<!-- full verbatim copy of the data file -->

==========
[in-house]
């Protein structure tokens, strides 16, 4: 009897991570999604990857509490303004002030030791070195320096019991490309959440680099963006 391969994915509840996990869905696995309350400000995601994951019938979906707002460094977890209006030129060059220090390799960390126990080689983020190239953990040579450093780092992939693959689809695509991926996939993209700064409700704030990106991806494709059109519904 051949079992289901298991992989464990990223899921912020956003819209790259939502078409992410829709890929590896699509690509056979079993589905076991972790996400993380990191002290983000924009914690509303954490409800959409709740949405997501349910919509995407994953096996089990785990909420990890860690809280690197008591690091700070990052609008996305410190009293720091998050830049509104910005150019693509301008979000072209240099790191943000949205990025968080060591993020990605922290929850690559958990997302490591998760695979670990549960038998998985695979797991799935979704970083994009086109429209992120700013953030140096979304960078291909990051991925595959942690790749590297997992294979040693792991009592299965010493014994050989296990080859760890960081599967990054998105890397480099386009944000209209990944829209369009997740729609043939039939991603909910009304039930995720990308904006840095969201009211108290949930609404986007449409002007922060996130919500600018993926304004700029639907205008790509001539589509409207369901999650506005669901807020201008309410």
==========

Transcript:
[in-house]
């Protein structure tokens, strides 16, 4: 009897991570999604990857509490303004002030030791070195320096019991490309959440680099963006 391969994915509840996990869905696995309350400000995601994951019938979906707002460094977890209006030129060059220090390799960390126990080689983020190239953990040579450093780092992939693959689809695509991926996939993209700064409700704030990106991806494709059109519904 051949079992289901298991992989464990990223899921912020956003819209790259939502078409992410829709890929590896699509690509056979079993589905076991972790996400993380990191002290983000924009914690509303954490409800959409709740949405997501349910919509995407994953096996089990785990909420990890860690809280690197008591690091700070990052609008996305410190009293720091998050830049509104910005150019693509301008979000072209240099790191943000949205990025968080060591993020990605922290929850690559958990997302490591998760695979670990549960038998998985695979797991799935979704970083994009086109429209992120700013953030140096979304960078291909990051991925595959942690790749590297997992294979040693792991009592299965010493014994050989296990080859760890960081599967990054998105890397480099386009944000209209990944829209369009997740729609043939039939991603909910009304039930995720990308904006840095969201009211108290949930609404986007449409002007922060996130919500600018993926304004700029639907205008790509001539589509409207369901999650506005669901807020201008309410």